2d6 Core Rules Full Release.pdf


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The Basics
If you’re still reading this, you’ve chosen to use
2d6 as your game system – thank you! This page
is all about the bare mechanics of the 2d6 system.
Using 2d6 is a way to introduce randomness to
your games. Instead of the players telling the
GM what they’re going to do and the GM simply
telling them how their decisions play out, 2d6
(like most other RPGs), uses dice to add chance
to the situation.
Whenever your character is in a situation where
there’s a possibility that they might fail, you roll
two six-sided dice and add whatever bonuses
or penalties you have that are appropriate to the
situation (don’t worry, there’s a lot more about
these later on). This rolling of dice is referred to
as making a “check,” since you’re “checking” to
see if your character succeeded.
For instance, let’s say that I was playing in a
game where my character was a professional
chef who, for one reason or another, was on the
run from the law. He sneaks into an old farmhouse looking for a soft bed and finds an old
woman sitting at the kitchen table in the middle
of eating her dinner. Frightened, the old woman
picks up her fork, brandishing it like a weapon.
My chef thinks fast and tries to convince her that
he’s just looking for a place to sleep, and that
he’ll do chores around her house if she’ll let him
stay the night.
Here’s where the dice come in:
I would roll 2 six-sided dice (referred to in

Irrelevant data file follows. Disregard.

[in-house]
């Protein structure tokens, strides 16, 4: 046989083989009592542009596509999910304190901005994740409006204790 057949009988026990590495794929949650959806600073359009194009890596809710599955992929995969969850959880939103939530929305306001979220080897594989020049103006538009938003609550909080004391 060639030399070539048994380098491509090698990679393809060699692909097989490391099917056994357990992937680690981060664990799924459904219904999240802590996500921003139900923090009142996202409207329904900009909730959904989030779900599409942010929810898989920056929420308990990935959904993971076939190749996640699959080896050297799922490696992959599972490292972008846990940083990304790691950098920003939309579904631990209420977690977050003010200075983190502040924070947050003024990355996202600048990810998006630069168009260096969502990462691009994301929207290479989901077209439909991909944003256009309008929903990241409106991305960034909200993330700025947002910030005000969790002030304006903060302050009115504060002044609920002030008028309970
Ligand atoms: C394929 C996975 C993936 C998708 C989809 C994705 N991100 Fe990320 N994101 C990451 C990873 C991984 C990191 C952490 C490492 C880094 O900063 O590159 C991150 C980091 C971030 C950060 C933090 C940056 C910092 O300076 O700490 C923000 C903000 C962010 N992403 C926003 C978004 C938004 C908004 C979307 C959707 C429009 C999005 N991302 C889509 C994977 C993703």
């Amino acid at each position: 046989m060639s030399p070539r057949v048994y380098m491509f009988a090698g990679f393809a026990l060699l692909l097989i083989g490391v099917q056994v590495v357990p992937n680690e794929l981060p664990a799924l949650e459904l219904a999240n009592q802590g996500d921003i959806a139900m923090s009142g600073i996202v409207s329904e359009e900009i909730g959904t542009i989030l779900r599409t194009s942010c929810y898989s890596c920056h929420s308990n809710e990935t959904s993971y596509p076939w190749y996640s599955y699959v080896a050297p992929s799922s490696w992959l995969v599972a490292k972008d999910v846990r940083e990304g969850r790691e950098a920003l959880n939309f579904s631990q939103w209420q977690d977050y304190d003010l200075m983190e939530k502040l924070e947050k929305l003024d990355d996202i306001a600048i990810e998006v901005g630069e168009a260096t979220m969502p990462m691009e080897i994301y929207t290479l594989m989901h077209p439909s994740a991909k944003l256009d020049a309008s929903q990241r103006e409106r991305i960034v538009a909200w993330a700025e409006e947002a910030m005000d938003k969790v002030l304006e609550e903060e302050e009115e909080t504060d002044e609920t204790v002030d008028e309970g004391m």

gamer notation as 2d6, hence the title of this
system), and add my bonus from the Diplomacy
skill, as well as my bonus from the Charisma stat
to the result. This would be called “making a
diplomacy check.”
If the result of my diplomacy check is high

enough, my chef succeeds, and the old woman
allows him to stay the night in return for labor.
If it fails, she tells him to leave or she’ll call the
police. If he succeeds by a lot, she may even feed
him, if he fails by a lot, she may fling the fork at
his head and run screaming into the night.
The number you have to match to succeed on
a check is called the difficulty class, or DC for
short. I know, another acronym, but trust me
when I say that they’re very helpful for shorthand notation later on.
If your roll (plus any bonuses or penalties) is the
same as or higher than the DC, you succeed. If
it’s lower, then you fail. How much you succeed
or fail by determines how well or how poorly
you did, and the GM will choose an appropriate
course of events after your roll.
And that’s the game in a nutshell. There are
some specifics you need to learn about creating
your character, but the entire mechanic of the
game is as simple as this:
GM explains situation, Players react, Players
roll checks, GM decides what happens based on
checks. Rinse. Repeat.
The next section will tell you how to create your
character so you can begin playing the game!